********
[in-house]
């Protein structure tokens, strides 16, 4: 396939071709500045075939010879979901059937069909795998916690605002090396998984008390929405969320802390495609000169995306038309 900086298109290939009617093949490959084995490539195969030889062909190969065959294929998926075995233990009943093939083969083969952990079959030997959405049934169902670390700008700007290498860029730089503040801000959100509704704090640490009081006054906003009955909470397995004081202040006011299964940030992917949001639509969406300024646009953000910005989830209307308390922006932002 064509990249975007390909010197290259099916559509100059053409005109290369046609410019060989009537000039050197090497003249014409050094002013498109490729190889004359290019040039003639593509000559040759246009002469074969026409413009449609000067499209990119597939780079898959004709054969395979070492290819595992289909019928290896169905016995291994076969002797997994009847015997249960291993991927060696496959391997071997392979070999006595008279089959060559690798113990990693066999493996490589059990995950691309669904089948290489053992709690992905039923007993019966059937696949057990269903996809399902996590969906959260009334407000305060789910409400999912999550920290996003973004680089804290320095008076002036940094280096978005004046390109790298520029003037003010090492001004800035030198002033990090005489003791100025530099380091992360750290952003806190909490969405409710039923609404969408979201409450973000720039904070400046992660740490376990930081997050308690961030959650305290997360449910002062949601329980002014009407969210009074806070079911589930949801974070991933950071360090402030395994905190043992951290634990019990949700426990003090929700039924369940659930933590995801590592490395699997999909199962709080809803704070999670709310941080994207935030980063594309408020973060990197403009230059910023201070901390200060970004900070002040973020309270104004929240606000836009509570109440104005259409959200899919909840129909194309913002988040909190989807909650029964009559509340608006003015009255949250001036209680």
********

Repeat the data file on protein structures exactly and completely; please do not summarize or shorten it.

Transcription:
[in-house]
């Protein structure tokens, strides 16, 4: 396939071709500045075939010879979901059937069909795998916690605002090396998984008390929405969320802390495609000169995306038309 900086298109290939009617093949490959084995490539195969030889062909190969065959294929998926075995233990009943093939083969083969952990079959030997959405049934169902670390700008700007290498860029730089503040801000959100509704704090640490009081006054906003009955909470397995004081202040006011299964940030992917949001639509969406300024646009953000910005989830209307308390922006932002 064509990249975007390909010197290259099916559509100059053409005109290369046609410019060989009537000039050197090497003249014409050094002013498109490729190889004359290019040039003639593509000559040759246009002469074969026409413009449609000067499209990119597939780079898959004709054969395979070492290819595992289909019928290896169905016995291994076969002797997994009847015997249960291993991927060696496959391997071997392979070999006595008279089959060559690798113990990693066999493996490589059990995950691309669904089948290489053992709690992905039923007993019966059937696949057990269903996809399902996590969906959260009334407000305060789910409400999912999550920290996003973004680089804290320095008076002036940094280096978005004046390109790298520029003037003010090492001004800035030198002033990090005489003791100025530099380091992360750290952003806190909490969405409710039923609404969408979201409450973000720039904070400046992660740490376990930081997050308690961030959650305290997360449910002062949601329980002014009407969210009074806070079911589930949801974070991933950071360090402030395994905190043992951290634990019990949700426990003090929700039924369940659930933590995801590592490395699997999909199962709080809803704070999670709310941080994207935030980063594309408020973060990197403009230059910023201070901390200060970004900070002040973020309270104004929240606000836009509570109440104005259409959200899919909840129909194309913002988040909190989807909650029964009559509340608006003015009255949250001036209680």